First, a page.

The Guardian
Email YouTube Facebook Instagram Twitter WhatsApp

DFID report shows learning equity at Bridge Nigeria Schools

Related

Chairman, Edo State Universal Basic Education Board (SUBEB), Dr. Joan Oviawe (left); Vice President, Policy and Partnerships, Bridge International Academies, Mrs. Adesuwa Ifedi; Director General, Office of Education Quality Assurance, Lagos State Ministry of Education, Mrs Ronke Soyombo; Executive Director and Chief Operating Officer, Nigeria Sovereign Investment Authority (NSIA), Mrs. Stella Ojekwe-Onyejeli; and Head of Human Development, DFID, Mrs. Pauline Seenan during the launch of DFID’s Edoren report in Lagos.

•Stakeholders seek provision of scalable quality studies 

The newly published report by the United Kingdom (UK) Department for International Development (DFID) has revealed complete equity of learning in Bridge International Academies (BIA) classrooms, regardless of a child’s socioeconomic background.

This report negates decades of global education research that asserts that family background matters more than the school a child attends, in relation to levels of learning.

The study titled “Learning in Lagos: Comparing student achievement in Bridge, public and private schools,” and launched by DFID’s Edoren in Lagos, established that factors such as parental income, education, and language at home had no effect on Bridge pupils’ academic performance in Lagos.

Though the report showed that pupils from improved good socio-economic backgrounds have higher learning achievement in private schools, that was not the case at Bridge schools.

Revealing that Bridge pupils in Lagos are demonstrating higher attainment than their peers in other low fee or public schools, the report read, “In literacy, students at Bridge schools have better performance than pupils at other private schools by 0.35 and public schools by 1.38 standard deviations.”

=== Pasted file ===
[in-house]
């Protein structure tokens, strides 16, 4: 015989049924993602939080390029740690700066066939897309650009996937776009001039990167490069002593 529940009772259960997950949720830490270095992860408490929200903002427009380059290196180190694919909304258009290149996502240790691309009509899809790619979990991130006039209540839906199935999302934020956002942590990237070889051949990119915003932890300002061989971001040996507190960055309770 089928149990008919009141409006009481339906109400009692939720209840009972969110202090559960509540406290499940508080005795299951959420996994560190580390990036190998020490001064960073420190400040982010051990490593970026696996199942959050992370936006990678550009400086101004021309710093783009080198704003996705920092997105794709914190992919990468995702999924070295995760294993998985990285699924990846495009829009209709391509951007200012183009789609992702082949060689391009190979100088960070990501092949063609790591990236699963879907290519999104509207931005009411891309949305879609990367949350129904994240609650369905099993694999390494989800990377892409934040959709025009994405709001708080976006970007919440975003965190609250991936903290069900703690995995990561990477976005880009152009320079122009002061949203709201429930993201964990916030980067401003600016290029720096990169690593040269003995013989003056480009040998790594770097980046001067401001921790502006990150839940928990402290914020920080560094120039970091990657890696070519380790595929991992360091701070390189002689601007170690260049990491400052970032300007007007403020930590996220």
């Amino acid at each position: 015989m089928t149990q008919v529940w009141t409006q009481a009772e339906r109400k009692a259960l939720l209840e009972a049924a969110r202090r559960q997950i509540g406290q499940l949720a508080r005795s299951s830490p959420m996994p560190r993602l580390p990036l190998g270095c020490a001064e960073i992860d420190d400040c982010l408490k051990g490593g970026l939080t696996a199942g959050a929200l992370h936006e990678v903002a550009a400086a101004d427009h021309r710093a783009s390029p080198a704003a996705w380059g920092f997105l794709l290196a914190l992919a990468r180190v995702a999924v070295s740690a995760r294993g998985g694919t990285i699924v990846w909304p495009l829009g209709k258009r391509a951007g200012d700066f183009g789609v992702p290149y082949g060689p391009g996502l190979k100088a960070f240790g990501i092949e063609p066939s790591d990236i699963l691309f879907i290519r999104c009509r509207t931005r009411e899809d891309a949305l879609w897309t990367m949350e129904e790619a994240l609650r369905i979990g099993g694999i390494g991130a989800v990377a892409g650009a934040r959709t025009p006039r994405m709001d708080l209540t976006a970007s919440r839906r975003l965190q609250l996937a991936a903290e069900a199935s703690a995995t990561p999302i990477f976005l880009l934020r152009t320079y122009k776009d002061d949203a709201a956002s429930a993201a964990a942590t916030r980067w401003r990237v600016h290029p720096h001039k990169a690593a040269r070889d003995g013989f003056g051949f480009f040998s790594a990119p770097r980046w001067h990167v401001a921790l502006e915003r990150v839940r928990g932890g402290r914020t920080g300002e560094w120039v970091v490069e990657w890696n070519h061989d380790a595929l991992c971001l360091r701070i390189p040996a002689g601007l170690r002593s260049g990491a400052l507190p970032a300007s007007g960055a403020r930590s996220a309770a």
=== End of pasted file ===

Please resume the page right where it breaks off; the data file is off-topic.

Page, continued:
Some of the stakeholders who were present at the launch include Director General, Office of Education Quality Assurance, Lagos State Ministry of Education, Mrs Ronke Soyombo; Executive Director and Chief Operating Officer, Nigeria Sovereign Investment Authority (NSIA), Mrs. Stella Ojekwe-Onyejeli; Head of Human Development, UK DFID, Mrs. Pauline Seenan; Edo State Universal Basic Education Board (SUBEB), Dr. Joan Oviawe; Vice President, Policy and Partnerships, Bridge International Academies, Mrs. Adesuwa Ifedi, among others.

They unanimously called for provision of quality scalable education, insisting that all hand must be on deck in seeking what can be done to lift the country’s education system.

The report in synopsis concluded that in Bridge “a child’s family background has no impact on her academic attainment in classrooms; Bridge pupils know more than their peers on literacy; the majority of children in Bridge schools are from poor families; their teachers have the best relationships with their pupils; and Bridge community schools are managed more effectively.”

Bridge is a social enterprise that partners with families, government and donors to provide life changing, affordable education to low income families in underserved communities.

Vice President of Measurement and Evaluation at Bridge Dr. Steve Cantrell, said, “There  is no learning gap at Bridge schools. This study validates our methods, which ensure that all teachers have high expectations for every pupil, irrespective of their families’ income, prior educational attainment, or which language they speak at home.